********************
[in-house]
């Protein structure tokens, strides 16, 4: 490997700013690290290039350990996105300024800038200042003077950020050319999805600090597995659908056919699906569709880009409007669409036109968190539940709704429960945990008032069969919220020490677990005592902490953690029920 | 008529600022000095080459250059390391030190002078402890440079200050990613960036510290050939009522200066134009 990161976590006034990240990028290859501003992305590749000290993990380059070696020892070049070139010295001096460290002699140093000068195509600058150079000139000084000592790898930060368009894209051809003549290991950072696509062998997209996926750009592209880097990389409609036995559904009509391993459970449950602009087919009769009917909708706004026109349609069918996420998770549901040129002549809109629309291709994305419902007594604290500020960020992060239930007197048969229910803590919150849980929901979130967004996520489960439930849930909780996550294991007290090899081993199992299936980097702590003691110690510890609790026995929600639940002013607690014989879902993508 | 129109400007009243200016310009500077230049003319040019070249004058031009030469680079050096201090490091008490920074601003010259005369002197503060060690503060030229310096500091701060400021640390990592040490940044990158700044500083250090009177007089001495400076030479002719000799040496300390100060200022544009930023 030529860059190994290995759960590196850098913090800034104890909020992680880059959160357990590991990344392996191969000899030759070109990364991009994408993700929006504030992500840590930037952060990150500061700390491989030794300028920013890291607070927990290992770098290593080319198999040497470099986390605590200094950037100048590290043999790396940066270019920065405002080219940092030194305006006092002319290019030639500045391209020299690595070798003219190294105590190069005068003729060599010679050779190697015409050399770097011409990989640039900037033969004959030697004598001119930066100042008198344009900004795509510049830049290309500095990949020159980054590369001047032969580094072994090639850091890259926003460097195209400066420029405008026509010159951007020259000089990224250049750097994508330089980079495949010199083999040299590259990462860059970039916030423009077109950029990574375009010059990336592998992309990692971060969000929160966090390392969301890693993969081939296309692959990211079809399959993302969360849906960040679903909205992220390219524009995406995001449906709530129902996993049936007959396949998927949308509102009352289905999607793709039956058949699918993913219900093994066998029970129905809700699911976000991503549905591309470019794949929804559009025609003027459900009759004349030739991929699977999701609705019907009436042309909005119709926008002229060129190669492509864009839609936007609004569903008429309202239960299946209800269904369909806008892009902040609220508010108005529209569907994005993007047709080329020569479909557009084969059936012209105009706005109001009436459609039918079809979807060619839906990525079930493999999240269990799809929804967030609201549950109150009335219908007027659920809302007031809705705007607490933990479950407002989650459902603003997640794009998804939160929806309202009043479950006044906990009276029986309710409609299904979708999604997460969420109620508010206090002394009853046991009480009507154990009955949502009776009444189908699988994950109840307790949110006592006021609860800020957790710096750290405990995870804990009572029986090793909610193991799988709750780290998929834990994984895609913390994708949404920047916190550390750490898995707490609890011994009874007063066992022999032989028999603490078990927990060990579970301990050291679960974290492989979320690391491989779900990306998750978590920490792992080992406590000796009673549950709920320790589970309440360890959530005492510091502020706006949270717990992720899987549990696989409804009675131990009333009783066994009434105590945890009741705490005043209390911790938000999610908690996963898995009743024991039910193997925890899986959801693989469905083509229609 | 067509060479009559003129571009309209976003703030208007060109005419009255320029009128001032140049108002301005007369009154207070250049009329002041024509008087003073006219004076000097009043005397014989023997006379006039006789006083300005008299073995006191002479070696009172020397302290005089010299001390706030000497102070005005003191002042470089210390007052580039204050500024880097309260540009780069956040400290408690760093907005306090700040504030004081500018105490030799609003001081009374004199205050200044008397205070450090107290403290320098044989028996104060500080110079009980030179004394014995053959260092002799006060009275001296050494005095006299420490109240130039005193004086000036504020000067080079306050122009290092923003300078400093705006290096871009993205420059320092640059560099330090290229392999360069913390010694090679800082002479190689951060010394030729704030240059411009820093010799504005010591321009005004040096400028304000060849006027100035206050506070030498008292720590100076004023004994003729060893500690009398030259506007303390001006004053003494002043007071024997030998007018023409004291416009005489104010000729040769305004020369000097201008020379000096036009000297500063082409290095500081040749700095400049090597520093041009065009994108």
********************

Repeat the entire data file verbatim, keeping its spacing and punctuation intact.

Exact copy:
[in-house]
């Protein structure tokens, strides 16, 4: 490997700013690290290039350990996105300024800038200042003077950020050319999805600090597995659908056919699906569709880009409007669409036109968190539940709704429960945990008032069969919220020490677990005592902490953690029920 | 008529600022000095080459250059390391030190002078402890440079200050990613960036510290050939009522200066134009 990161976590006034990240990028290859501003992305590749000290993990380059070696020892070049070139010295001096460290002699140093000068195509600058150079000139000084000592790898930060368009894209051809003549290991950072696509062998997209996926750009592209880097990389409609036995559904009509391993459970449950602009087919009769009917909708706004026109349609069918996420998770549901040129002549809109629309291709994305419902007594604290500020960020992060239930007197048969229910803590919150849980929901979130967004996520489960439930849930909780996550294991007290090899081993199992299936980097702590003691110690510890609790026995929600639940002013607690014989879902993508 | 129109400007009243200016310009500077230049003319040019070249004058031009030469680079050096201090490091008490920074601003010259005369002197503060060690503060030229310096500091701060400021640390990592040490940044990158700044500083250090009177007089001495400076030479002719000799040496300390100060200022544009930023 030529860059190994290995759960590196850098913090800034104890909020992680880059959160357990590991990344392996191969000899030759070109990364991009994408993700929006504030992500840590930037952060990150500061700390491989030794300028920013890291607070927990290992770098290593080319198999040497470099986390605590200094950037100048590290043999790396940066270019920065405002080219940092030194305006006092002319290019030639500045391209020299690595070798003219190294105590190069005068003729060599010679050779190697015409050399770097011409990989640039900037033969004959030697004598001119930066100042008198344009900004795509510049830049290309500095990949020159980054590369001047032969580094072994090639850091890259926003460097195209400066420029405008026509010159951007020259000089990224250049750097994508330089980079495949010199083999040299590259990462860059970039916030423009077109950029990574375009010059990336592998992309990692971060969000929160966090390392969301890693993969081939296309692959990211079809399959993302969360849906960040679903909205992220390219524009995406995001449906709530129902996993049936007959396949998927949308509102009352289905999607793709039956058949699918993913219900093994066998029970129905809700699911976000991503549905591309470019794949929804559009025609003027459900009759004349030739991929699977999701609705019907009436042309909005119709926008002229060129190669492509864009839609936007609004569903008429309202239960299946209800269904369909806008892009902040609220508010108005529209569907994005993007047709080329020569479909557009084969059936012209105009706005109001009436459609039918079809979807060619839906990525079930493999999240269990799809929804967030609201549950109150009335219908007027659920809302007031809705705007607490933990479950407002989650459902603003997640794009998804939160929806309202009043479950006044906990009276029986309710409609299904979708999604997460969420109620508010206090002394009853046991009480009507154990009955949502009776009444189908699988994950109840307790949110006592006021609860800020957790710096750290405990995870804990009572029986090793909610193991799988709750780290998929834990994984895609913390994708949404920047916190550390750490898995707490609890011994009874007063066992022999032989028999603490078990927990060990579970301990050291679960974290492989979320690391491989779900990306998750978590920490792992080992406590000796009673549950709920320790589970309440360890959530005492510091502020706006949270717990992720899987549990696989409804009675131990009333009783066994009434105590945890009741705490005043209390911790938000999610908690996963898995009743024991039910193997925890899986959801693989469905083509229609 | 067509060479009559003129571009309209976003703030208007060109005419009255320029009128001032140049108002301005007369009154207070250049009329002041024509008087003073006219004076000097009043005397014989023997006379006039006789006083300005008299073995006191002479070696009172020397302290005089010299001390706030000497102070005005003191002042470089210390007052580039204050500024880097309260540009780069956040400290408690760093907005306090700040504030004081500018105490030799609003001081009374004199205050200044008397205070450090107290403290320098044989028996104060500080110079009980030179004394014995053959260092002799006060009275001296050494005095006299420490109240130039005193004086000036504020000067080079306050122009290092923003300078400093705006290096871009993205420059320092640059560099330090290229392999360069913390010694090679800082002479190689951060010394030729704030240059411009820093010799504005010591321009005004040096400028304000060849006027100035206050506070030498008292720590100076004023004994003729060893500690009398030259506007303390001006004053003494002043007071024997030998007018023409004291416009005489104010000729040769305004020369000097201008020379000096036009000297500063082409290095500081040749700095400049090597520093041009065009994108």